Pumpkin Spice and Everything Not-So-Nice

Our dining editor ate only pumpkin spice-flavored foods for two days.

Pumpkin-spice-flavored products from Trader Joe's. WSN Dining Editor talks about her two-day-long experiment of eating only pumpkin-spice-flavored food. (Photo by Calais Watkins)

Water is the holy grail of human existence. From replenishing the lone desert wanderer to sustaining settlements along riverbanks, water is a biological need for survival. Never was this so clear to me as it was during the two days of this past week when water was my only reprieve from the oppressive flavor of pumpkin spice.

What was supposed to be a one-day-experiment of eating only pumpkin spice-flavored foods turned into a two-day affair after I realized there is a truly absurd amount of pumpkin spice-flavored foods out there. Lo and behold, Trader Joe’s is pumpkin spice’s biggest stan, and I wanted to try everything. Looking back, my ambitions were extra and I most certainly have regrets.

The following is the story of a life temporarily consumed by pumpkin spice.

I began my experiment by making pumpkin pancakes and pumpkin coffee with pumpkin almond milk for breakfast. The coffee was a nice change from the Dunkin Donuts blend I usually brew and the pancakes were flippin’ amazing (pun intended). I was delighted, my roommates were delighted — this was going to be easy.

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In between classes, I grabbed the obligatory pumpkin spice latte from Starbucks. After the barista announced my order to the entire store when it was ready, I noticed the eye rolls of those around me and quietly made the walk of shame to collect my drink. Stigmatized as basic? Yes, but they taste delicious, and I’m not sorry for thinking so.

Lunch was a pumpkin bagel with pumpkin cream cheese. The bagel gave me the same energy as a cinnamon raisin bagel — not too shabby. However, pumpkin spice and cream cheese are a match made in hell. I respect the inventiveness, but this was 10 steps too far.

At this point, I was sick of pumpkin spice and missing savory foods. The experiment had been amusing up to this point, but I was craving a burger big-time. As luck would have it, I had pumpkin bisque to look forward to for dinner.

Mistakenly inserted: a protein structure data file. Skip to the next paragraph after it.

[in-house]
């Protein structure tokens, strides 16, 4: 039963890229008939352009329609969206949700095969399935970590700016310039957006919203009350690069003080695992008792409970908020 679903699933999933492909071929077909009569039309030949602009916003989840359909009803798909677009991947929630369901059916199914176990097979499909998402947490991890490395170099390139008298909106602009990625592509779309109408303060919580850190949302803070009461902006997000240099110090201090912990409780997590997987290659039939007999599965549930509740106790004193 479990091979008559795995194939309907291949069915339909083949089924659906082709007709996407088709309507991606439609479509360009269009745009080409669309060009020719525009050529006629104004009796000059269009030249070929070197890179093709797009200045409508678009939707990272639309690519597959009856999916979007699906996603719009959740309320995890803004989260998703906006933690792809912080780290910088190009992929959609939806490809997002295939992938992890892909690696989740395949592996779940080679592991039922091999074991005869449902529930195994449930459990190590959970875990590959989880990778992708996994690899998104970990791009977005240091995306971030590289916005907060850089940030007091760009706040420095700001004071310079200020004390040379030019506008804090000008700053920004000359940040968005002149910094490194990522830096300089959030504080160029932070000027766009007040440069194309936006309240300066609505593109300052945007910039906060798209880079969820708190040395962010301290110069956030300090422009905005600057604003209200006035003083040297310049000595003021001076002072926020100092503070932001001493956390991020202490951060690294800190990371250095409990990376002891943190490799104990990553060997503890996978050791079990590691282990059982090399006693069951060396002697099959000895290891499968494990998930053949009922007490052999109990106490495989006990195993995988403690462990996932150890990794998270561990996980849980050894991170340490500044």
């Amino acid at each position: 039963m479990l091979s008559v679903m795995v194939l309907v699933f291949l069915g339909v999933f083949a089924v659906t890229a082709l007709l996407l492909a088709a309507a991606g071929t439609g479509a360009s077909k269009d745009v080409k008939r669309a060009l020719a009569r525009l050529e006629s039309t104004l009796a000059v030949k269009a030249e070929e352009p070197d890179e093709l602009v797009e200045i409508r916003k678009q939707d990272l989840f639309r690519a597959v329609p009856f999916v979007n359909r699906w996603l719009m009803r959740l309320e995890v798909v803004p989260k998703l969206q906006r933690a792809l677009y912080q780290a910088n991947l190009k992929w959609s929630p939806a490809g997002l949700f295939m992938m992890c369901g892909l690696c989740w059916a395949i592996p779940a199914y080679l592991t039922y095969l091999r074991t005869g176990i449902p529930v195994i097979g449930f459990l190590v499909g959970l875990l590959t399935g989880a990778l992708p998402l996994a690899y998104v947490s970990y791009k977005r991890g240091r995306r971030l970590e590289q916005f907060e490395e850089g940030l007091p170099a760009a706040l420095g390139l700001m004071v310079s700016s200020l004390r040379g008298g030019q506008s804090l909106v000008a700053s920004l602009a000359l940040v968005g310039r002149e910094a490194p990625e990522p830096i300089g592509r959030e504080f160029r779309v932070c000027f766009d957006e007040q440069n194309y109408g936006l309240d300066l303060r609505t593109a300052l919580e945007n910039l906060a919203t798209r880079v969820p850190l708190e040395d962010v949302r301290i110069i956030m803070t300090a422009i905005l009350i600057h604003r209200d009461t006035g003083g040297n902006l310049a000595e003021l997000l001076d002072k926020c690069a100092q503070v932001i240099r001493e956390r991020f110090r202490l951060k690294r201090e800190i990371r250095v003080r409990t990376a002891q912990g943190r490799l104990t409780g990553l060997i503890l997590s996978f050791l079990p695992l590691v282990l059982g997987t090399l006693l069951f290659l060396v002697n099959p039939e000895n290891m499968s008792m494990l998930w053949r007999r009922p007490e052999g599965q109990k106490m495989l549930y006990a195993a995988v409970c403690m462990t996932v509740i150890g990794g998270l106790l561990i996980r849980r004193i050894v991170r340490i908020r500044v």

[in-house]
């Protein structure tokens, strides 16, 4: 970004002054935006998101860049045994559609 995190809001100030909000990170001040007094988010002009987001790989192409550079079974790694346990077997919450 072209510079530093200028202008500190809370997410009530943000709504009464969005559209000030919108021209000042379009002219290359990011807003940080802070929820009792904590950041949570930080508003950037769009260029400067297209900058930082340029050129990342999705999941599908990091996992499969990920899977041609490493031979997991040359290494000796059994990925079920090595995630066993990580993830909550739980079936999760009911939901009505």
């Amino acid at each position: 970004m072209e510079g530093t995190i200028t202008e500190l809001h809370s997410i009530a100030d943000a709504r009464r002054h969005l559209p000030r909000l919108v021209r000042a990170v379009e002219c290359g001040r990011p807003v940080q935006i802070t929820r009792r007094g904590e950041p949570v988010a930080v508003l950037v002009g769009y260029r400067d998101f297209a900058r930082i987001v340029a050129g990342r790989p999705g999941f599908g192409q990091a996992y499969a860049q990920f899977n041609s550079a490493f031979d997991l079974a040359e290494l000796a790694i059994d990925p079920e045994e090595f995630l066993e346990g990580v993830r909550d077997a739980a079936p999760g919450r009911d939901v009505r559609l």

It was horrible. It tasted like warm hummus and had the consistency of warm hummus. Truly disgusting.

However, dessert was delicious and thank goodness, because I needed a win. I combined Pumpkin Joe-Joes placed atop pumpkin ice cream with a nice cup of pumpkin tea.

The end of day one left me feeling very pumpkin-spiced-out. Not to mention, my diet for the day had consisted mostly of caffeine, sugar, carbs and a small amount of dairy. My nutrition levels were all out of whack and my body was starting to feel it.

So I did it all over again.

On the second morning my breakfast consisted of Pumpkin O’s cereal and pumpkin cold brew. Not bad, but also not great. Admittedly, I was feeling very anti-pumpkin at this point. I even began to dream of vegetables, and I hate most vegetables. Yes, I’m five years old and I’d like to take a moment to say sorry, Mom.

With two back-to-back classes ahead of me, I packed pumpkin snacks for lunch. The pumpkin cereal bar was delicious, but far from satisfying, so I dipped into my pumpkin almonds. You heard me. Pumpkin almonds. They look like regular almonds and when I popped one into my mouth, I expected it to taste normal but was extremely disappointed every time.

I would have had more pumpkin bisque for dinner, but when 6 p.m. rolled around, my body felt weak and my mind felt faint. It was time for protein.

That Shake Shack burger and fries was the best meal I have ever had and will ever have.

There are some delicious, creative, pumpkin spice-flavored foods out there and I love a good theme. That being said, this flavoring fad isn’t going anywhere, so even if you’re looking to try all the options, don’t feel the need to cram everything in this fall. 

After all of the pumpkin spice-flavored foods I’ve consumed, I’m expecting pumpkins to grow out of every orifice of my body. Cinderella’s fairy godmother could never.

A version of this article appears in the Monday, Sept. 30, 2019, print edition. Email Calais Watkins at [email protected]

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